Todays Covid world has exposed cracks and fractures in our society, workplaces and working practices and demonstrates the need for anti discrimination legislation as we have seen women and people from ethnic backgrounds more affected by employment measures, gaining access to health care and their role in the family than other sectors of the population.  It is a real and relevant issue for all employers who have a responsibility to educate themselves about the Equality Act 2010; to train and educate all employees by sharing policies and procedures and embedding it in management practices throughout the whole of the employees life cycle.

A discrimination claim can be brought before a potential employee even before they join a business as pre employment practices such as recruitment and selection are open to scrutiny.  All claims can be persued in through the tribunal system and the awards, if proven, can be very punitive towards employers.  In this scenario a defence of “I didn’t mean it” or I did know that this could cause discrimination or offense” means very little.  What can be offensive is defined by the view and opinion of the person to whom it is intended – it is not for a white, women of Scottish origin to comment or define what may or may not be offensive to a male, man of colour and Scottish decent.

The rewards of a diverse and inclusive workplace go beyond the management of risk.  A culture that welcomes employees from diverse back gound, ethnicity will enrich the skills and experiences that you can tap into; may allow you to connect with a broader audience and customer base and build in resilience to your workforce.  It starts from:

  • Understanding what you have got by employing a diversity audit
  • Review of your policy and procedures to make sure they are up to date and relevant to our contemporary expectations.
  • To train your managers and employees about what this means in practice.
  • Embed into your way of working and dealing with exceptions and departures from policy provisions.

Coming soon – new Equality, Diversity and Inclusion e-learning course!

We will soon be launching our brand new EDI e-learning course where you and your team can train in a variety of issues receiving a certificate at the end of the training. It’s a very practical action you can take as a business towards creating an equal, diverse, and inclusive business.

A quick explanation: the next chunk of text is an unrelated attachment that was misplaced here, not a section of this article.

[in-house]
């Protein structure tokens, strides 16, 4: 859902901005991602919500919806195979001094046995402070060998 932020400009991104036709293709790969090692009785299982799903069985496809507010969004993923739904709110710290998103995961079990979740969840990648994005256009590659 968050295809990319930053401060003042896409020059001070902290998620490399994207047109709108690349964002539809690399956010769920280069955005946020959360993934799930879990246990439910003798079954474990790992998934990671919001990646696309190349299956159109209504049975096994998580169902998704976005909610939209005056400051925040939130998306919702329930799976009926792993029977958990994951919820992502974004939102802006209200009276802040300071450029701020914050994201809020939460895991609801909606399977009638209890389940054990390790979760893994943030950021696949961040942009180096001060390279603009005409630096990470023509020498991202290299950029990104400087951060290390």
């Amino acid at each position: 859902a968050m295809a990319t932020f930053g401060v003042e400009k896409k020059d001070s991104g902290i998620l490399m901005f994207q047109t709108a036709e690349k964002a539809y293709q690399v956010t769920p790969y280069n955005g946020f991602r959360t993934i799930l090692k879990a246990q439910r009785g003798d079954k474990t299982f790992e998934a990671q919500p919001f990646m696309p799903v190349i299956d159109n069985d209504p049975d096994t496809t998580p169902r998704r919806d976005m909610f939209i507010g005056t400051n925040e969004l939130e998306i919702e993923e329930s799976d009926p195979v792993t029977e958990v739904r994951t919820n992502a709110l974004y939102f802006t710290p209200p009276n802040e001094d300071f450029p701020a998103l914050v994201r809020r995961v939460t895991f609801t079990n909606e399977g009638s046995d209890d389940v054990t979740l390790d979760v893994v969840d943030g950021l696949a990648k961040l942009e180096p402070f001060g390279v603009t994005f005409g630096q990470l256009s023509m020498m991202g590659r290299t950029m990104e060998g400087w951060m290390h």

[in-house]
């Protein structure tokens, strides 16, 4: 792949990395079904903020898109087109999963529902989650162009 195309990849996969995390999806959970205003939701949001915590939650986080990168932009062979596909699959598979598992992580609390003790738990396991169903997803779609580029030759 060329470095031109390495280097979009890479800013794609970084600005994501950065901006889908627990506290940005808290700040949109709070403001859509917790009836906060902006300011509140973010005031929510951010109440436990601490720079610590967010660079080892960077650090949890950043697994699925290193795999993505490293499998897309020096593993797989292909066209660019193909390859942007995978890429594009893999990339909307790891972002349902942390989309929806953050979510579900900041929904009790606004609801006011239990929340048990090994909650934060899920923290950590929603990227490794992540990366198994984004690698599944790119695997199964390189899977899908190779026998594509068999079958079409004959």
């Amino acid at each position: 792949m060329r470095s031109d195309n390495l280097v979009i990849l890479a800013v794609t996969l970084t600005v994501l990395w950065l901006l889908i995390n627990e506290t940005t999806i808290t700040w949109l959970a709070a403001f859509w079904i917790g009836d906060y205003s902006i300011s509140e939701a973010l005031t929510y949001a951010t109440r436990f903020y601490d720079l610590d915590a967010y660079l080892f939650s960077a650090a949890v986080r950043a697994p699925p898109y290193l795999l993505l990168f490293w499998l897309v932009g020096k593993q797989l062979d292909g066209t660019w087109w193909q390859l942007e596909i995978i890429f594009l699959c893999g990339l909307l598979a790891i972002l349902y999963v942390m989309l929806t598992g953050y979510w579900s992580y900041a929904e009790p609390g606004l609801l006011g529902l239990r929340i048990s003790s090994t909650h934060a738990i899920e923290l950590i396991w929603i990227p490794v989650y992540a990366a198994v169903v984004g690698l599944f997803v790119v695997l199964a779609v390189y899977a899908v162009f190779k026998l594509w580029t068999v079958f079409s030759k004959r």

28
Oct2020

Working from home this winter?

How to protect your mental and physical health.

Looking after our own well being and that of the team could help us through the dark and cold months of autumn and winter!

Why is that important?  Exercise gives our mood and mental well being a lift due to the release of serotonin and this may well help all of us to cope with the pressures and strains that we are all feeling due to the current circumstances.  Movement will be a welcome change from the time spent sat in front of a screen and sedentary at a desk, to help move our joints, muscles and ligaments to help prevent injury, pain and stiffness.  It will also provide a shift away from performance to find time and space to active recovery and relaxation.  This is important for us all to be able to perform professionally and personally and to be better able to combat the symptoms of stress and anxiety.

How do we get started? Some of us may have a well established exercise routine and some may not.  It is about finding some activity that you enjoy and have fun – that could be dancing, Zumba, boot camp, running, walking, yoga – the first step is to find something that you enjoy, either on your own or taught.  A guided class can give encouragement, ensure good technique and support from others.  It will be different for all of us – more than ever classes are available online live and recorded, so that you can follow your chosen activity from the safety of your own home.  Even if you are a very active person the opportunity to relax and have the permission to slow down, stretch and experience some mindfulness can bring additional and different benefits.